Saudi Ara­bia sees ro­bust oil fun­da­men­tals

OPEC mar­ket share steady as ri­val out­put falls

Kuwait Times - - BUSINESS -

DOHA: Long-term oil mar­ket fun­da­men­tals re­main ro­bust but pro­longed low prices could threaten se­cu­rity of sup­ply and pave the way for a price spike, Saudi Ara­bia’s vice oil min­is­ter said yes­ter­day.

The world’s largest crude ex­porter will con­tinue in­vest­ing in its oil and gas sec­tor, Prince Ab­du­laziz bin Sal­man said in a speech at an Asian en­ergy con­fer­ence in the Qatari cap­i­tal Doha.

“Sup­ply and de­mand pat­terns in­di­cate that the long-term fun­da­men­tals of the oil com­plex re­main ro­bust,” he said. The com­ments sug­gest OPEC heavy­weight Saudi Ara­bia is sat­is­fied with its strat­egy of not cut­ting pro­duc­tion and al­low­ing low prices to re­duce sup­plies, with­out los­ing mar­ket share to com­peti­tors.

Oil prices, at around $47 a bar­rel, have more than halved since July 2014 on am­ple sup­plies.

The Or­ga­ni­za­tion of the Petroleum Ex­port­ing Coun­tries meets to re­view pol­icy on Dec 4. Two other OPEC of­fi­cials yes­ter­day made up­beat com­ments about the 2016 out­look, sug­gest­ing big changes are un­likely. Prince Ab­du­laziz said cuts in oil industry in­vest­ment else­where in the world would lead to a drop in crude sup­plies from non-OPEC coun­tries in 2016 and be­yond that was un­likely to be re­versed. Mean­while, growth in de­mand fu­elled mainly by Asia would re­main strong, though slower than in the past.

“Non-OPEC sup­ply is ex­pected to fall in 2016, only one year af­ter the deep cuts in in­vest­ment,” he said. “Be­yond 2016, the fall in non-OPEC sup­ply is likely to ac­cel­er­ate, as the can­cel­la­tion and post­pone­ment of projects will start feed­ing into fu­ture sup­plies, and the im­pact of pre­vi­ous record in­vest­ments on oil out­put starts to fade away.”

Prince Ab­du­laziz said a pro­longed pe­riod of low oil prices was un­sus­tain­able, warn­ing it could “re­duce the re­silience of the oil industry, un­der­min­ing the fu­ture se­cu­rity of sup­ply and set­ting the scene for an­other sharp price rise”.

“Just as the as­ser­tions, heard a few years ago - that the oil price would reach $200 a bar­rel - were proved wrong, so the re­cent as­ser­tion that the oil price has shifted to a new low struc­tural equi­lib­rium will also turn out to have been wrong.”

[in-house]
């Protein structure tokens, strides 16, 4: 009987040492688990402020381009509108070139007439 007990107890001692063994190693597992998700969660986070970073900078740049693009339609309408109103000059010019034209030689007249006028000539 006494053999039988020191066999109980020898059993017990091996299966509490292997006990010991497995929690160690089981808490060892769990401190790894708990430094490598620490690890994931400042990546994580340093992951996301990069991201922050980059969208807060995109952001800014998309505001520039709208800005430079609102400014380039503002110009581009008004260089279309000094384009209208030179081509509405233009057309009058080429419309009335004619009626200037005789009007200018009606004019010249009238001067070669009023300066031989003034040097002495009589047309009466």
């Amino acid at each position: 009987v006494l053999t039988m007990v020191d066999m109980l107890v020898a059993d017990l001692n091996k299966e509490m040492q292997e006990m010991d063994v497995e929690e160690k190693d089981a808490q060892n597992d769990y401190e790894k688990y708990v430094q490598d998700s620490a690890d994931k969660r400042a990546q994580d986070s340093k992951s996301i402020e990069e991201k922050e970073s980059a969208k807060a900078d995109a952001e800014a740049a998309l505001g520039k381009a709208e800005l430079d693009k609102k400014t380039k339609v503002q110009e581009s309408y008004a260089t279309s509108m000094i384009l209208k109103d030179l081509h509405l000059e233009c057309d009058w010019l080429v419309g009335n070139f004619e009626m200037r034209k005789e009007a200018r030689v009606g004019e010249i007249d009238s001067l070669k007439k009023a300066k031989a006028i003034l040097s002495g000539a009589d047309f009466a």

Oil com­pa­nies around the world have de­ferred some $200 bil­lion worth of projects in­clud­ing com­plex, ex­pen­sive ven­tures that hold huge resources, such as Cana­dian oil sands and deep­wa­ter projects in Africa and south­east Asia. But Saudi Ara­bia ap­pears keen to send a mes­sage to the mar­ket that it is mov­ing ahead with its oil and gas projects.

“As a re­spon­si­ble and re­li­able pro­ducer with a long-term hori­zon, the king­dom is com­mit­ted to con­tinue to in­vest in its oil and gas sec­tor, de­spite the drop in the oil price,” Prince Ab­du­laziz said.

While Saudi Ara­bia sees a ro­bust mar­ket over the long term, OPEC has yet to com­plete a re­view of its long-term strat­egy as mem­bers dis­agree about the need to sup­port a fair price and boost rev­enue, del­e­gates say.

OPEC gov­er­nors - of­fi­cials rep­re­sent­ing the mem­ber coun­tries met last week at the group’s Vi­enna head­quar­ters to dis­cuss the lat­est draft of the long-term strat­egy doc­u­ment.

“We have not yet fin­ished, next year maybe,” said one del­e­gate. “We need more time. It won’t be dis­cussed at the con­fer­ence in De­cem­ber.” —Reuters

DUBAI: Women walk past a US-made F-16 fighter jet dis­played at the Dubai Air­show yes­ter­day in the Gulf Emi­rate. —AFP

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